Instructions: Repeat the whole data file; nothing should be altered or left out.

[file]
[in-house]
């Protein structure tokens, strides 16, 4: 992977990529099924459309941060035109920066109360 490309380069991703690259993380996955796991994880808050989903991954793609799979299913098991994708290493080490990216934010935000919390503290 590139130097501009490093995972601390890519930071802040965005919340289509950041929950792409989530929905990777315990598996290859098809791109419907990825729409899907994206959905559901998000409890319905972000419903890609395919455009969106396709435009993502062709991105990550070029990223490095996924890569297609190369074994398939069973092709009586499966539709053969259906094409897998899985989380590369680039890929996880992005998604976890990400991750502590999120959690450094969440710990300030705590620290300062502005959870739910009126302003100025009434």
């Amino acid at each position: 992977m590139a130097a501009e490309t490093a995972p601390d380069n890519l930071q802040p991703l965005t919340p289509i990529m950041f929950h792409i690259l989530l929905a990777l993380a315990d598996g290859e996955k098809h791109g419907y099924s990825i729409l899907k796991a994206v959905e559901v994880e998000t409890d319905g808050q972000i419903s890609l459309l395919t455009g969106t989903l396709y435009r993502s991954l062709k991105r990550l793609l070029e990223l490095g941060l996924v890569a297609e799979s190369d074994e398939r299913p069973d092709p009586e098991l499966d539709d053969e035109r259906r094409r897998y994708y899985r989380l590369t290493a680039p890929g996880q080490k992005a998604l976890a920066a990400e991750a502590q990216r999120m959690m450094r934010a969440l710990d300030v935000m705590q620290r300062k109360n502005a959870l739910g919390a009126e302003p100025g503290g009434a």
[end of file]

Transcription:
[in-house]
């Protein structure tokens, strides 16, 4: 992977990529099924459309941060035109920066109360 490309380069991703690259993380996955796991994880808050989903991954793609799979299913098991994708290493080490990216934010935000919390503290 590139130097501009490093995972601390890519930071802040965005919340289509950041929950792409989530929905990777315990598996290859098809791109419907990825729409899907994206959905559901998000409890319905972000419903890609395919455009969106396709435009993502062709991105990550070029990223490095996924890569297609190369074994398939069973092709009586499966539709053969259906094409897998899985989380590369680039890929996880992005998604976890990400991750502590999120959690450094969440710990300030705590620290300062502005959870739910009126302003100025009434």
């Amino acid at each position: 992977m590139a130097a501009e490309t490093a995972p601390d380069n890519l930071q802040p991703l965005t919340p289509i990529m950041f929950h792409i690259l989530l929905a990777l993380a315990d598996g290859e996955k098809h791109g419907y099924s990825i729409l899907k796991a994206v959905e559901v994880e998000t409890d319905g808050q972000i419903s890609l459309l395919t455009g969106t989903l396709y435009r993502s991954l062709k991105r990550l793609l070029e990223l490095g941060l996924v890569a297609e799979s190369d074994e398939r299913p069973d092709p009586e098991l499966d539709d053969e035109r259906r094409r897998y994708y899985r989380l590369t290493a680039p890929g996880q080490k992005a998604l976890a920066a990400e991750a502590q990216r999120m959690m450094r934010a969440l710990d300030v935000m705590q620290r300062k109360n502005a959870l739910g919390a009126e302003p100025g503290g009434a």